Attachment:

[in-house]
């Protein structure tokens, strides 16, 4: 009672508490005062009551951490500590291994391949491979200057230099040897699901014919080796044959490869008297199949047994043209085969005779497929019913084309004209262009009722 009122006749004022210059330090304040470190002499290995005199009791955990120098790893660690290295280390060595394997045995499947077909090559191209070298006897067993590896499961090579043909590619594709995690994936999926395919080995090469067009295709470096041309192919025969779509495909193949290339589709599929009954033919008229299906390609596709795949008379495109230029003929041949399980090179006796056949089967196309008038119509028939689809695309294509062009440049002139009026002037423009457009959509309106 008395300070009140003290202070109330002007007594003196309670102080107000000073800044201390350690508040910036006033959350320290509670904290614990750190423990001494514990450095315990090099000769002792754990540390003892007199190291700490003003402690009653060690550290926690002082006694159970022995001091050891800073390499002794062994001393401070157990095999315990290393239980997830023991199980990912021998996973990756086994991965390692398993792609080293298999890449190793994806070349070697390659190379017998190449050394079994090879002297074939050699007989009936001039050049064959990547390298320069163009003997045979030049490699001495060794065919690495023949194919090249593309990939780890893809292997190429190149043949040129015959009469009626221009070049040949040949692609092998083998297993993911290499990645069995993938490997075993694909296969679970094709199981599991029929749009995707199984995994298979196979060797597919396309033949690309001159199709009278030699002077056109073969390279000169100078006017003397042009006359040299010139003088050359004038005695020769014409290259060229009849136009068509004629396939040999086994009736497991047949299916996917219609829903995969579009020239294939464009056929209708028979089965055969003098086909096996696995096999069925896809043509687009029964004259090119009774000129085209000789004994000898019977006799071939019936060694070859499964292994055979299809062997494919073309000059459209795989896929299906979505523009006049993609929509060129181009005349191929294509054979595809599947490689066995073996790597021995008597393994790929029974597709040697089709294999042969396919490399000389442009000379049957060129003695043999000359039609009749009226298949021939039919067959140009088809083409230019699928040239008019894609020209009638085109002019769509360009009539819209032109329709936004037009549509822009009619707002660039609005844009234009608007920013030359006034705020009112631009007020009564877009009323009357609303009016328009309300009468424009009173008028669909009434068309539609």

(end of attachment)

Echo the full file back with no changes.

[in-house]
């Protein structure tokens, strides 16, 4: 009672508490005062009551951490500590291994391949491979200057230099040897699901014919080796044959490869008297199949047994043209085969005779497929019913084309004209262009009722 009122006749004022210059330090304040470190002499290995005199009791955990120098790893660690290295280390060595394997045995499947077909090559191209070298006897067993590896499961090579043909590619594709995690994936999926395919080995090469067009295709470096041309192919025969779509495909193949290339589709599929009954033919008229299906390609596709795949008379495109230029003929041949399980090179006796056949089967196309008038119509028939689809695309294509062009440049002139009026002037423009457009959509309106 008395300070009140003290202070109330002007007594003196309670102080107000000073800044201390350690508040910036006033959350320290509670904290614990750190423990001494514990450095315990090099000769002792754990540390003892007199190291700490003003402690009653060690550290926690002082006694159970022995001091050891800073390499002794062994001393401070157990095999315990290393239980997830023991199980990912021998996973990756086994991965390692398993792609080293298999890449190793994806070349070697390659190379017998190449050394079994090879002297074939050699007989009936001039050049064959990547390298320069163009003997045979030049490699001495060794065919690495023949194919090249593309990939780890893809292997190429190149043949040129015959009469009626221009070049040949040949692609092998083998297993993911290499990645069995993938490997075993694909296969679970094709199981599991029929749009995707199984995994298979196979060797597919396309033949690309001159199709009278030699002077056109073969390279000169100078006017003397042009006359040299010139003088050359004038005695020769014409290259060229009849136009068509004629396939040999086994009736497991047949299916996917219609829903995969579009020239294939464009056929209708028979089965055969003098086909096996696995096999069925896809043509687009029964004259090119009774000129085209000789004994000898019977006799071939019936060694070859499964292994055979299809062997494919073309000059459209795989896929299906979505523009006049993609929509060129181009005349191929294509054979595809599947490689066995073996790597021995008597393994790929029974597709040697089709294999042969396919490399000389442009000379049957060129003695043999000359039609009749009226298949021939039919067959140009088809083409230019699928040239008019894609020209009638085109002019769509360009009539819209032109329709936004037009549509822009009619707002660039609005844009234009608007920013030359006034705020009112631009007020009564877009009323009357609303009016328009309300009468424009009173008028669909009434068309539609």